Fallout 1st players are being targeted in adventure mode
People are ganging up on Fallout 1st players in adventure mode and grieving anyone with the icon lol

Fallout 1st players! We need to assemble and build gated communities for ourselves! Piss poor 76ers are targeting us! 😠
[post has now been deleted]
We need to come together and shield us from these animals! They will tear us apart and they will never be satisfied.

Reddit user KATheHuman commented on Oct 26 2019:
I got beaten up when I decided to do the Mothman emote in Vault 51. At least 5-7 people in teddy bear costumes kept punching me.

Standing up for FO1st or otherwise invalidating our outrage makes you a scab

Remember the Ides of November

Legends of Eisenwald looks to be a fantasy roleplaying and strategy game about leading a noble family in medieval Germany.

However, while researching it I found out about its standalone spin-off, Eisenwald: Blood of November, which apparently is about the 2016 US elections.

No, I have no goddamn idea why or how the game developers did this but almost every review on GOG states that Blood of November transposes the electoral showdown between Trump and Clinton into a fantasy version of medieval Germany. According to one review the story works like this:

The gameplay and the low fantasy medieval setting has all the qualities that made me love Legends of Eisenwald But this stand-alone spin off is also an absolutely hilarious rewriting of the recent american elections. Here it’s the Duc that died heirless, and the barons have to elect his successor. The 2 main contestant are a man named.. Dieter Horn , and a woman, Hanna Eisig , and you have to pick a side and help it win. The extravagant rumors about both candidates are offen medieval views of the actual campain events , and it’s amasing how medieval it does feel indeed ! The game is still great even if you don’t want to pay attention to that double entendre, but much funnier this way

So, uh, yeah. I bought Legends of Eisenwald but now I wonder if I should buy this spinoff as well, since it sounds either stupid or brilliant. I don’t think I’d be able to catch every in-joke since these days I avoid consuming too much news about the minutiae of US politics, but campaign season for the 2020 elections has already started so playing it almost seems topical. And it’s only like $3. Maybe I can buy one less coffee next week?

Dragon’s Dogma coming

Well well, seems like Netflix is making an anime about Dragon’s Dogma. As might be gathered from my previous writings on the subject (and on the copious number of painstakingly composed screenshots that I’ve uploaded – seriously, you know how hard it was to reach some of those ledges?), I really liked the game.

Having said that, I liked the game as a game, not as a story. The plot itself was quite thin and not really that compelling (though the backstory was kind of interesting). To accurately reflect my own experience of the game, the show had better have extended sequences of the main character climbing up a cyclops to stab it in the crotch. Also it would need to have 20 minutes of catching rabbits and throwing them off a cliff, plus like 50 hours of trying on different outfits.

Still, the Castlevania show on Netflix turned out pretty good and it’s not like that franchise had an especially good story behind it. Of course, Warren Ellis was the one who wrote that adaptation and we still don’t know who Dragon’s Dogma will get. Fingers crossed the anime will be as fun as the game, though.

Ode to Oblivion

The story behind the Oblivion mod Terry Pratchett worked on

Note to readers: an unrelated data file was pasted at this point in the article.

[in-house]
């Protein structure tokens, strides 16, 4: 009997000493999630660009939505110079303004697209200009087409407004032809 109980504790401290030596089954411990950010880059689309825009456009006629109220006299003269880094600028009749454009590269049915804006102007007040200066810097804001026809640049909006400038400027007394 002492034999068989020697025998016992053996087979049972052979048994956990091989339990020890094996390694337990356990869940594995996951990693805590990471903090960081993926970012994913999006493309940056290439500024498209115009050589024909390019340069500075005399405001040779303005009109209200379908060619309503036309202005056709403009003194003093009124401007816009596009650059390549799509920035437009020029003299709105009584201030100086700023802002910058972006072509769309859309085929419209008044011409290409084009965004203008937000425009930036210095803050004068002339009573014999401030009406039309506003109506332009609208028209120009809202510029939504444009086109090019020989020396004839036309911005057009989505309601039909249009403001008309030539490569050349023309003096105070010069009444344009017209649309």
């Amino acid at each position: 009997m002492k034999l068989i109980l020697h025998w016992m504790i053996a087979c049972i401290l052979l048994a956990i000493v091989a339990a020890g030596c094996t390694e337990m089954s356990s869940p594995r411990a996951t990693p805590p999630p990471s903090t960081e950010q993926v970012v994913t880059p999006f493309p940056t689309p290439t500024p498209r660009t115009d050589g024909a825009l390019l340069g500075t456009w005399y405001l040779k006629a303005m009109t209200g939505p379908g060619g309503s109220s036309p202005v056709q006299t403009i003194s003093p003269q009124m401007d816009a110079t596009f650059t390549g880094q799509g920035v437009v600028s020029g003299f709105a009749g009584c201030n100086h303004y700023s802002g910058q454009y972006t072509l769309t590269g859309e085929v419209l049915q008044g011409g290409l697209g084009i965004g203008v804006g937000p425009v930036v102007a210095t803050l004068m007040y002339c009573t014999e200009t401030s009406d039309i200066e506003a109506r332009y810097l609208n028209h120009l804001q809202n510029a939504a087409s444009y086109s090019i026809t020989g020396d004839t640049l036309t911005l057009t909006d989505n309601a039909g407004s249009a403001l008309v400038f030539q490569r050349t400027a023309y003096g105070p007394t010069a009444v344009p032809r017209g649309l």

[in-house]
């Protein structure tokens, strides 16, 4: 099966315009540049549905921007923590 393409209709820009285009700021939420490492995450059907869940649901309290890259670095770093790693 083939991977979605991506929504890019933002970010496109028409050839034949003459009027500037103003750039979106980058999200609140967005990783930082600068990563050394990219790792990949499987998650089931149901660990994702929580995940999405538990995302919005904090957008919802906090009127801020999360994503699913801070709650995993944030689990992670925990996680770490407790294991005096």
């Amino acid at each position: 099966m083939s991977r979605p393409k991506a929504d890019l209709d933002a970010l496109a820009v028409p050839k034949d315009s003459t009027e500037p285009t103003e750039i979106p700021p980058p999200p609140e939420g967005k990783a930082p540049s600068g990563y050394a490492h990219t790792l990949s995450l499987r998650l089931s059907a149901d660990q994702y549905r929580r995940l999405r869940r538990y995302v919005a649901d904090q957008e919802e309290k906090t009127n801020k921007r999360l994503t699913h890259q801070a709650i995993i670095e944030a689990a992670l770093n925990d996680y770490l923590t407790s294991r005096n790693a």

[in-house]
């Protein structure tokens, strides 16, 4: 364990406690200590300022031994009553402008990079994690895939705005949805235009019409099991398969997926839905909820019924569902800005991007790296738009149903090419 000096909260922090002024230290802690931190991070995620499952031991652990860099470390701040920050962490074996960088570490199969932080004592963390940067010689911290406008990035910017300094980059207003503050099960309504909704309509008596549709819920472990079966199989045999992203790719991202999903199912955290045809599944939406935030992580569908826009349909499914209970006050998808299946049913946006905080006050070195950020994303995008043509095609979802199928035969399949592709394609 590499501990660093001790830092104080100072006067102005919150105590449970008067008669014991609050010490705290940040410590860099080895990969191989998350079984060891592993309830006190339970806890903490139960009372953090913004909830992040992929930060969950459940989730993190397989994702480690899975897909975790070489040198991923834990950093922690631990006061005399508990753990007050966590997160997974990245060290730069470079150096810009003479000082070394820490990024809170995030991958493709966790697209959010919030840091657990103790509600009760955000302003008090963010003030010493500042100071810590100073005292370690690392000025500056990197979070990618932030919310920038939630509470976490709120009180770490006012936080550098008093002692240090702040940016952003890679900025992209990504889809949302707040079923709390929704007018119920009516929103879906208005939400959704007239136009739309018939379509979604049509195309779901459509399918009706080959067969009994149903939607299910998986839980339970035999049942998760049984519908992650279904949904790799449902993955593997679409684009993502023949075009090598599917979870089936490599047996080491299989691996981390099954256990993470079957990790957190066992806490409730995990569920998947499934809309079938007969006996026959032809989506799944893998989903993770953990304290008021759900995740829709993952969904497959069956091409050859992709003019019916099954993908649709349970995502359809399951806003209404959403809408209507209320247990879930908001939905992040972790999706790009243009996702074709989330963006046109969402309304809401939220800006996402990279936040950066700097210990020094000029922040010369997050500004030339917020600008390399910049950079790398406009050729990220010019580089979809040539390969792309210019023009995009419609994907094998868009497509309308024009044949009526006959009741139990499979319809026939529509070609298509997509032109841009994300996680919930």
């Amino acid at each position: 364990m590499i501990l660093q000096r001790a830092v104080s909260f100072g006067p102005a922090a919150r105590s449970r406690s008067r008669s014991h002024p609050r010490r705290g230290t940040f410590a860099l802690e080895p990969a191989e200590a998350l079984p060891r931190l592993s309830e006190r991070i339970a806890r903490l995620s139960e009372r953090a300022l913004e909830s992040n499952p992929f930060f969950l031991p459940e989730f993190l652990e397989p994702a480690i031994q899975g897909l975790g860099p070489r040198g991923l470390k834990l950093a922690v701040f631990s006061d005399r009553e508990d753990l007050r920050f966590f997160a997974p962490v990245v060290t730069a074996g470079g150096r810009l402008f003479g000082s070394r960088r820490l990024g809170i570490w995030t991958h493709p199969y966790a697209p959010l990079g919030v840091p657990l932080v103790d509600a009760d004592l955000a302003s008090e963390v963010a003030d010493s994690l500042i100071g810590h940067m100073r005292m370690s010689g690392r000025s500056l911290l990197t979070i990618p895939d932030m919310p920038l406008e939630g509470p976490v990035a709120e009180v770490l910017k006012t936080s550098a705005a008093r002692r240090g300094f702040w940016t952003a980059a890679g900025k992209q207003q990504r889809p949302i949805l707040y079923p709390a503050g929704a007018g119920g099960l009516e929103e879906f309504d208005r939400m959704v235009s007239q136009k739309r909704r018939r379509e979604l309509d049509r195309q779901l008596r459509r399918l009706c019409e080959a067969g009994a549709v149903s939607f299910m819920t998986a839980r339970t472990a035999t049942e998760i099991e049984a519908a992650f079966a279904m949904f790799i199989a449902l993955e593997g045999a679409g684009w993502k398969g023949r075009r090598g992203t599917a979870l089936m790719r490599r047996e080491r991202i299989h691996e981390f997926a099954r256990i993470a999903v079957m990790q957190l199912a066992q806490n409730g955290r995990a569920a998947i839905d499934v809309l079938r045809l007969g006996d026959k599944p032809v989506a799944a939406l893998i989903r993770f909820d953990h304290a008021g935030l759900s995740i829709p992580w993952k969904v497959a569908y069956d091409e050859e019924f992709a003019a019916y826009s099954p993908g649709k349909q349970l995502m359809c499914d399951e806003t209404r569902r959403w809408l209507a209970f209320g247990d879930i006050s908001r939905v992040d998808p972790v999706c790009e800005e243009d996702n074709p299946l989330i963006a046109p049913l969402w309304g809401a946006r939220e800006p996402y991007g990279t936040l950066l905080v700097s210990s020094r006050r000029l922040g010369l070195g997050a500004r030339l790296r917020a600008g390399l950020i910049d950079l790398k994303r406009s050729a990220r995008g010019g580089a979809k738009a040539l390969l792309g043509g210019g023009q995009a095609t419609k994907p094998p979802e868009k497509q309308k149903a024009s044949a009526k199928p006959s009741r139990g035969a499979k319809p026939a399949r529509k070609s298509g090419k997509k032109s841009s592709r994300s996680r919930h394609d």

The only Pratchett books I’ve read are The Long Earth books he collaborated on, but I found this article interesting anyway. The mod in question is for a custom companion you can get for Oblivion. The part where you can get her to lead you if you’re lost, or have her pick a destination for you at random, actually sounds like it would have been neat to have in the base game. Anyway, it’s not every mod that has dialogue written by a bestselling fantasy author.

Sonic the, uh, fighter of Communism?

I’ve mentioned @fanfiction_txt before, which is a Twitter account that tweets quotes from actual fanfictions and reviews. I always look forward to a new tweet and most of the time it’s something hilarious. It’s great to see what fresh lunacy is out there after a long day at work.

This tweet is only okay for me, mostly because I’m not super into Sonic the Hedgehog and don’t really care about the characters from the games. But the fic the quote came from, on the other hand . . .

Sonic the Hedgehog: Make America Great Again

By: AmericaverseWarlord

Actions speak louder than words… and the barrel of a gun speaks loudest of all! Sonic the Hedgehog, a fearsome warrior who trusts only his instincts and his shotgun, fights alone after Americageddon to protect his star-spangled country. Will he be able to save America from the diabolical clutches of Communism, or will his quest for revenge ultimately destroy him?

Rated: Fiction T – English – Poetry/Angst – [Shadow, Sonic] [Bride of the Conquering Storm, Metal Madness/Metal Overlord] – Chapters: 42 – Words: 125,183 – Reviews: 47 – Favs: 40 – Follows: 32 – Updated: Nov 23 – Published: Aug 29, 2016 – id: 12125232

SONIC THE HEDGEHOG: MAKE AMERICA GREAT AGAIN FINALE – THE SIEGE OF STALINGRAD III
Part 2 – God Is Calling Me Back Home

After a long, grueling battle with his greatest enemy, Sonic has finally succumbed to the might of Communism. However, he was able to deal them a crushing blow before his death. Will Donald Trump’s Space Force be able to finish what he started?

42 chapters of this horseshit? C’est magnifique!

SimCity loves Robert Moses

Professional city planners nitpick SimCity‘s realism:

Sim City: An Interview with Stone Librande Read the comments and you’ll see a bunch of urban planning nerds bitching about the game’s unrealistic simulation of traffic and parking.